Tiny Homes That Feel Bigger Than They Really Are


By Deirdre Sullivan

Small is the new big. But if you think a tiny home would crimp your way of life, check out these videos. We found three weensy abodes that feel like much larger homes. The trick is that each micro-living place maximizes space to compliment the resident's lifestyle.

1. A home that doesn't skimp on traditional elements

This 500-sq.-ft. home was built in Vancouver by SmallWorks Studios. Despite its diminutive size, this mini-mansion was designed with plenty of traditional elements that make it feel like a much larger home. It packs a sleek small kitchen, a bedroom balcony, and a one-car garage.

Plus, its tiny footprint helps it be energy efficient.

In Vancouver, a home similar to this starts at around $200,000 and takes 16 weeks to build.

2. A place built for entertaining

A woman in Barcelona remodeled her tiny apartment so that she can have parties.

Although her bedroom eats up a quarter of her 128-square-foot dwelling, she didn't like the idea of installing a loft or Murphy bed to create more floor space.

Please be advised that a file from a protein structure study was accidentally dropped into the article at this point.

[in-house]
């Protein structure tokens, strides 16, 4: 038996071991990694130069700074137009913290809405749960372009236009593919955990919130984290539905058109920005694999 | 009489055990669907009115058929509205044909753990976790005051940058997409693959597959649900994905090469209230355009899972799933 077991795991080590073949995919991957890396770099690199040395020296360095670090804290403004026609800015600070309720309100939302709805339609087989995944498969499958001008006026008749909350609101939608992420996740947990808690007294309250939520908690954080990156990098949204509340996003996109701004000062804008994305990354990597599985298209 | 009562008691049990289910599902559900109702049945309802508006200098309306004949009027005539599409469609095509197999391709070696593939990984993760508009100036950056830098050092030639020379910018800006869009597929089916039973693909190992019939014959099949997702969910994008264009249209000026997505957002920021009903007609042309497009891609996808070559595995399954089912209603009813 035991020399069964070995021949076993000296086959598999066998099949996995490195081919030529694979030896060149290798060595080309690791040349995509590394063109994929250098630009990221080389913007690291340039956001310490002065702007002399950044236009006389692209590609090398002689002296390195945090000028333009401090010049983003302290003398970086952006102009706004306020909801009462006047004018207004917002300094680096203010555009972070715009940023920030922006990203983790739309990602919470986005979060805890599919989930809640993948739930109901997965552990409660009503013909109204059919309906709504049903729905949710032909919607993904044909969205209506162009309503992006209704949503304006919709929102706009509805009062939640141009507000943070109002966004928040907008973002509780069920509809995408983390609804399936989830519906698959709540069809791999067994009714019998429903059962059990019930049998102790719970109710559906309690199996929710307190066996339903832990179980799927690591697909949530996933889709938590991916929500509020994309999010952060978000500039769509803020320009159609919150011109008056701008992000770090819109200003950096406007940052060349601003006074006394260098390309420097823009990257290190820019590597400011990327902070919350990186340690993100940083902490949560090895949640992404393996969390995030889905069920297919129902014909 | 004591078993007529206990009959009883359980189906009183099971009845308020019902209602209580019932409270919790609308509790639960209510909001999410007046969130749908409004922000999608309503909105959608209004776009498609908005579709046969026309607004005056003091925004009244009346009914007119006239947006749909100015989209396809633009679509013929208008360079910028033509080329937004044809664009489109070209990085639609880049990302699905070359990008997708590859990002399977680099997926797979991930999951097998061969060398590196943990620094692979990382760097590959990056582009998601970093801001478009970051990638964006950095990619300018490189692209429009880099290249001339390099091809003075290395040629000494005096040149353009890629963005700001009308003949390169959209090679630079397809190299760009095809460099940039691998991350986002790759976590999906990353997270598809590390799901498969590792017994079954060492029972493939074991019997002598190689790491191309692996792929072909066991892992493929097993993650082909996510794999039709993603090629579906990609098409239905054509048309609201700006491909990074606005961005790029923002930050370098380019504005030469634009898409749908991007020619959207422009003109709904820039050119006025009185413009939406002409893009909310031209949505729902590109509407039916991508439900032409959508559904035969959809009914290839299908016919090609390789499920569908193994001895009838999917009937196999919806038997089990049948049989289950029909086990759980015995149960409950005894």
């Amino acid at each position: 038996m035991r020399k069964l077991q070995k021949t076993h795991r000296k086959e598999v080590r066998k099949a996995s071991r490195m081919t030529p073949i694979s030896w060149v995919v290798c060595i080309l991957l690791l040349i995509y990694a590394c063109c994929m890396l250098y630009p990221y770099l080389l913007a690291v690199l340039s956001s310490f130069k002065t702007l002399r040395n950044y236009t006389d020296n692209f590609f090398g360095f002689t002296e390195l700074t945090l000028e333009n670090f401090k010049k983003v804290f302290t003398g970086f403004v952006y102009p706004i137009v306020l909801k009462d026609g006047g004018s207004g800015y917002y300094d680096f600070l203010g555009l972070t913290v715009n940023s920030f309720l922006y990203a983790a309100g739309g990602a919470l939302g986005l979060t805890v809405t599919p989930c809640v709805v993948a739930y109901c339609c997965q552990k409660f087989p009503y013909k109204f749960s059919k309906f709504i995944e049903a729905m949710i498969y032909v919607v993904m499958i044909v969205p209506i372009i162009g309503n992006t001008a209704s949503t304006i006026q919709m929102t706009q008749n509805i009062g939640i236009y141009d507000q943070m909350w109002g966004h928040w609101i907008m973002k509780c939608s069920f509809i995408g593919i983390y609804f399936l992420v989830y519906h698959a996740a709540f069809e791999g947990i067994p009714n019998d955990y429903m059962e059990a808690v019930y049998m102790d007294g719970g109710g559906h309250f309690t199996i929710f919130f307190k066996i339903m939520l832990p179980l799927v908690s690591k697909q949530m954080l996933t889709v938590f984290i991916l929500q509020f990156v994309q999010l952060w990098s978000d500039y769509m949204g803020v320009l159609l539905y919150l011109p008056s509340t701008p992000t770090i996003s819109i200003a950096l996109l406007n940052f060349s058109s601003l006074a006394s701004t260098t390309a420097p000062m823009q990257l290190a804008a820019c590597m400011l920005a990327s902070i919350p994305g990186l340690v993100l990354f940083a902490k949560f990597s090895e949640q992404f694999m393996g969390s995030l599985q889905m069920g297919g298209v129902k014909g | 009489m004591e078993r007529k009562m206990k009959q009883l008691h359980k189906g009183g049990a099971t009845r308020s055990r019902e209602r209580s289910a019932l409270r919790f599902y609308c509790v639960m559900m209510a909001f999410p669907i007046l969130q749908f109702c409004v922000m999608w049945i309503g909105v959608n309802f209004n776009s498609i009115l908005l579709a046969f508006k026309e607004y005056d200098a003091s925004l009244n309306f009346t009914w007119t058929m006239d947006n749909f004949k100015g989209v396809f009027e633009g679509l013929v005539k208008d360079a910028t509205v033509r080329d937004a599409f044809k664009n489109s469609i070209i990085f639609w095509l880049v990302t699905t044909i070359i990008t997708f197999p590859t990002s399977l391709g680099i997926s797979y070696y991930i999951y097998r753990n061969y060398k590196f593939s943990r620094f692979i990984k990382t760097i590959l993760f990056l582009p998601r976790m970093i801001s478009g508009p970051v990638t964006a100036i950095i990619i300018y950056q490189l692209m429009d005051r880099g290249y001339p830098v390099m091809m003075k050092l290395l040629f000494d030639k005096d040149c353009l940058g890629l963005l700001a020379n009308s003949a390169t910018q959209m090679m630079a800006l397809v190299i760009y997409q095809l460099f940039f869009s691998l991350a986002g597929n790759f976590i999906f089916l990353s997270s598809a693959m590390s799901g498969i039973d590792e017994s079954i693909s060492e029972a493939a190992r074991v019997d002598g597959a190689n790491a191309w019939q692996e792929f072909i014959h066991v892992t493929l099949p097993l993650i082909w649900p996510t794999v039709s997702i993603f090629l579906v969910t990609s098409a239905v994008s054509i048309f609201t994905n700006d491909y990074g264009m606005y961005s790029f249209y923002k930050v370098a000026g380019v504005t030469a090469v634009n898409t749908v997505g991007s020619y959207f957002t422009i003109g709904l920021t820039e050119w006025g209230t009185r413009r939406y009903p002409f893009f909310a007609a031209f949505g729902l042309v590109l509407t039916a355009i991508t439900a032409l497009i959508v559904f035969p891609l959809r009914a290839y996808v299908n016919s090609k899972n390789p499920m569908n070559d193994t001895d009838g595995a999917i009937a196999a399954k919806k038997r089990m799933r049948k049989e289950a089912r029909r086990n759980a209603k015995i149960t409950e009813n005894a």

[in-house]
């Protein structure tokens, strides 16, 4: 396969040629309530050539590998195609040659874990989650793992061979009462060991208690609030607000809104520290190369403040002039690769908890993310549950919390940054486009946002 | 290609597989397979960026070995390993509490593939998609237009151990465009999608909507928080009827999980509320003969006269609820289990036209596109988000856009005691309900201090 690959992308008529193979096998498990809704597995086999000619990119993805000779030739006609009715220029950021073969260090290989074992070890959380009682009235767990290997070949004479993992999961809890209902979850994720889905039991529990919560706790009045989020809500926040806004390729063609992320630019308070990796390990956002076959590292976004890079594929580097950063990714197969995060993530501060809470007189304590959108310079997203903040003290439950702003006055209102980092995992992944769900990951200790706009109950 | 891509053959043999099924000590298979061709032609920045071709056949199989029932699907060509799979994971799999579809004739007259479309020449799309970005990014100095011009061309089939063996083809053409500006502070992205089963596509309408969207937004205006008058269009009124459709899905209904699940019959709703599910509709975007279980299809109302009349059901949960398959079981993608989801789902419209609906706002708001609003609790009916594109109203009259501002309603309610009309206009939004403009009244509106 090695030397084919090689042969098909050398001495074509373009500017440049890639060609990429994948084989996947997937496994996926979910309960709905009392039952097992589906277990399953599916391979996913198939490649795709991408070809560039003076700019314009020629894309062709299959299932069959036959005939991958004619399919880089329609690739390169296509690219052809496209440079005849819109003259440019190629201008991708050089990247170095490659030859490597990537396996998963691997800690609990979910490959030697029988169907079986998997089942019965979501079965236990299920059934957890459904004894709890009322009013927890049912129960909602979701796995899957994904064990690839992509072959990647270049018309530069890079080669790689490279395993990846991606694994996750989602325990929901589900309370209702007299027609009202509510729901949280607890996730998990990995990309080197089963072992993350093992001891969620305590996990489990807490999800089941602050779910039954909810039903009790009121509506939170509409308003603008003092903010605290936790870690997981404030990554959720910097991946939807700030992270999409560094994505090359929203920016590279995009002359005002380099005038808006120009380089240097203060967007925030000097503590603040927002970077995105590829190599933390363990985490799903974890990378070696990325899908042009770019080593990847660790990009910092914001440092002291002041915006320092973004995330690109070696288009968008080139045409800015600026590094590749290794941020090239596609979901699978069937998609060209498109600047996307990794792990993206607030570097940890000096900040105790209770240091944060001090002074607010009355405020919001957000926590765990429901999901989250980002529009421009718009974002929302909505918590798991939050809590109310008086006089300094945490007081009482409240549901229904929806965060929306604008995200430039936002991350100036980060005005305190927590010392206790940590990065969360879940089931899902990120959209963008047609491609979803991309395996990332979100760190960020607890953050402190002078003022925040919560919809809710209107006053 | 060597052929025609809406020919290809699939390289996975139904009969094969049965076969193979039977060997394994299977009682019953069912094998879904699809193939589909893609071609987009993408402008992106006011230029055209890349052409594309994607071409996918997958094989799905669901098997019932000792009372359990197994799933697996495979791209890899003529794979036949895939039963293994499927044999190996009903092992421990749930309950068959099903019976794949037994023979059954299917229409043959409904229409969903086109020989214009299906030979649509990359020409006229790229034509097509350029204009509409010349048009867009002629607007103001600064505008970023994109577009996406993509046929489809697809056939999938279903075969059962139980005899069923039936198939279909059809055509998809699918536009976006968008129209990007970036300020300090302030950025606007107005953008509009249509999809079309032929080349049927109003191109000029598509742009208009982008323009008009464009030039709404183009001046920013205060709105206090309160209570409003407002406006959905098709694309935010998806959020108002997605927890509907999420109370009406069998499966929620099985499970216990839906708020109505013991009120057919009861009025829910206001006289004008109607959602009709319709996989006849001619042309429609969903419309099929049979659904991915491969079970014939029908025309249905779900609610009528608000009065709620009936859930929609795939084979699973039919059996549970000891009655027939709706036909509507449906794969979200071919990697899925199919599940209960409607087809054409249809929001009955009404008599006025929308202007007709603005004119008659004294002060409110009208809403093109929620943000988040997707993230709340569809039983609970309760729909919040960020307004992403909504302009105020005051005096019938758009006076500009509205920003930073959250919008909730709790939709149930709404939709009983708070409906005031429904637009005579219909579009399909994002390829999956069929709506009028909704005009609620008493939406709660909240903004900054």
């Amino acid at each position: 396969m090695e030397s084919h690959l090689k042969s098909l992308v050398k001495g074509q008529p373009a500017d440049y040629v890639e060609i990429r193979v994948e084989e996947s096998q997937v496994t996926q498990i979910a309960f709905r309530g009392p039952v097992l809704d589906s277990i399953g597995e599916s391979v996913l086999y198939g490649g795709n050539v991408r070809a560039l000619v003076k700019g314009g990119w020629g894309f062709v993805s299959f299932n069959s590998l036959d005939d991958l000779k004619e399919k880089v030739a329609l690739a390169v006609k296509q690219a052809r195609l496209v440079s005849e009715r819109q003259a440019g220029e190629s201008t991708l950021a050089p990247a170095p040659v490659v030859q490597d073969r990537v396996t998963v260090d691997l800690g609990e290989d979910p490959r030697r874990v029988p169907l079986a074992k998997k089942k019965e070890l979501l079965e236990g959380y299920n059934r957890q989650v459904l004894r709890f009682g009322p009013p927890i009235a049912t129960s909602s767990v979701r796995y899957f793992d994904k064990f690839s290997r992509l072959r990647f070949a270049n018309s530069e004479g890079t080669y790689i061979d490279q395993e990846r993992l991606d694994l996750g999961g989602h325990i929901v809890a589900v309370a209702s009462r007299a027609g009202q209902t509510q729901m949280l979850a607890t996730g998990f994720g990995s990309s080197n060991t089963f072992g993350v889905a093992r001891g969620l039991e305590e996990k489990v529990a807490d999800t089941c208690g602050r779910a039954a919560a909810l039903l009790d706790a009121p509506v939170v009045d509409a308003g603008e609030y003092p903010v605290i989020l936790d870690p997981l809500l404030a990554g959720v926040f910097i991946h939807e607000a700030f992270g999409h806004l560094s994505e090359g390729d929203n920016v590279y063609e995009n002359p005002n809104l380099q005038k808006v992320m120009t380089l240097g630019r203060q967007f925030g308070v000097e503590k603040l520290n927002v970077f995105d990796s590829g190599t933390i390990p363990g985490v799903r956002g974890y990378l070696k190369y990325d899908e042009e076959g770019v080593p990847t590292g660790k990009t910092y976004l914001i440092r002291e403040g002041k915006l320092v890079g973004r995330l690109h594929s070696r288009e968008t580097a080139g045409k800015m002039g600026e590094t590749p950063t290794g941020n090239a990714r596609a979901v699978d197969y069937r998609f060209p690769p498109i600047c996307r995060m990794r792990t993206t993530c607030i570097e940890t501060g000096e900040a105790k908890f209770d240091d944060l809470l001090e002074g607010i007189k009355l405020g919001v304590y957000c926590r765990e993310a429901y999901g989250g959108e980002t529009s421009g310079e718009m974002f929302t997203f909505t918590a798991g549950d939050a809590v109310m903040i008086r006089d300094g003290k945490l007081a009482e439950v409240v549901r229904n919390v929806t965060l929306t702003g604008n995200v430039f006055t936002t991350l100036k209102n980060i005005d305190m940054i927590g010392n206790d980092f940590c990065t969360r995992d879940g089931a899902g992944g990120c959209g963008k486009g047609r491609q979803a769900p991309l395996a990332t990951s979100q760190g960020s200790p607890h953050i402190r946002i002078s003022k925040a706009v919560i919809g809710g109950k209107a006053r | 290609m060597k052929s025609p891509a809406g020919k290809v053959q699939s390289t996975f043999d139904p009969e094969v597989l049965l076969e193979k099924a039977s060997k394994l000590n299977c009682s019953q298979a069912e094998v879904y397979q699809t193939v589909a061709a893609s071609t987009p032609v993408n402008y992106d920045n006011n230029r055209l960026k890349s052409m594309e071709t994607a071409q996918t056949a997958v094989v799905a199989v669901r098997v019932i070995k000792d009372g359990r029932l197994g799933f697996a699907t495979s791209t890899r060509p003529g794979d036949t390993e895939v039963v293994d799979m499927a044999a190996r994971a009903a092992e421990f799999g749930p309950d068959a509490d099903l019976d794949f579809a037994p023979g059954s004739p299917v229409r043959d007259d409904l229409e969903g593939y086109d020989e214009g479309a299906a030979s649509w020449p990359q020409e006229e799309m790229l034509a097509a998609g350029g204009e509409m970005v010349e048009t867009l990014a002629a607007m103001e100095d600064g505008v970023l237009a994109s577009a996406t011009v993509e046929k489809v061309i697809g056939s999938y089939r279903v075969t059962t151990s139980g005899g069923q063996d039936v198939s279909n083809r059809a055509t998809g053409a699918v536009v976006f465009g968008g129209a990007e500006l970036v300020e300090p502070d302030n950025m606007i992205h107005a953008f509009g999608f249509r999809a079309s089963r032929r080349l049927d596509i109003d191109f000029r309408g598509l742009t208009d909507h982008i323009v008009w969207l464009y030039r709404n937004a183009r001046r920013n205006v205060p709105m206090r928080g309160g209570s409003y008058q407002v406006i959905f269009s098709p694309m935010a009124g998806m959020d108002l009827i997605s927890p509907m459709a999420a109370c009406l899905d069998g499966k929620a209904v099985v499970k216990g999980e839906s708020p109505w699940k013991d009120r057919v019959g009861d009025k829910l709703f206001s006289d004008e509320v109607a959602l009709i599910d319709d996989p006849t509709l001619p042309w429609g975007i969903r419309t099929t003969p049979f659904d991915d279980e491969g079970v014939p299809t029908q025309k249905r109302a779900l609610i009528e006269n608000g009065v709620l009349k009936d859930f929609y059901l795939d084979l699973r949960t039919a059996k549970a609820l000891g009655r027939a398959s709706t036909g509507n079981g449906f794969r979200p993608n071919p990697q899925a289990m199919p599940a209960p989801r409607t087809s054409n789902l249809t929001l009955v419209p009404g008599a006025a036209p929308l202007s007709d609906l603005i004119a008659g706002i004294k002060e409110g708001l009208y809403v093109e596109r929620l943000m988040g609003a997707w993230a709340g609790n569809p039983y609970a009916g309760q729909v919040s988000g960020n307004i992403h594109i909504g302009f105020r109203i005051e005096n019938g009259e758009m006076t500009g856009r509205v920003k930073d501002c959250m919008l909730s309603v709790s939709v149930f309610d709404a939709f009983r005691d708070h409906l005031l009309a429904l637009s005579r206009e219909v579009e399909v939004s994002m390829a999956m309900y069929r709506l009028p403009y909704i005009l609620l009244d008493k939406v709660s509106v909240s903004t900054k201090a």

So, with the help of a few clever storage built-ins that concealed extra chairs and an expandable kitchen table, the Spanish hostess is able to seat 12 for dinner.

FYI, when the party moves into the living room, she uses foldout cardboard stools to create more seating.

3. A man cave that includes more than a few conversation pieces

J. Michael Moore (who happens to be 6-foot-4) filled his vibrant, 225-square-foot home with furniture and kickknacks that he likes to look at.

Moore avoided using a monochromatic paint scheme and went with color blocking -- a method that pairs opposites on the color wheel. Although the colors are bold, color blocking helps tie all his stuff together so his space doesn't feel cluttered or overwhelming.

A loft bed and moveable furniture helps Moore maximize his square footage and lets him rearrange the space to serve many purposes.

This story was originally published on HouseLogic.

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Originally published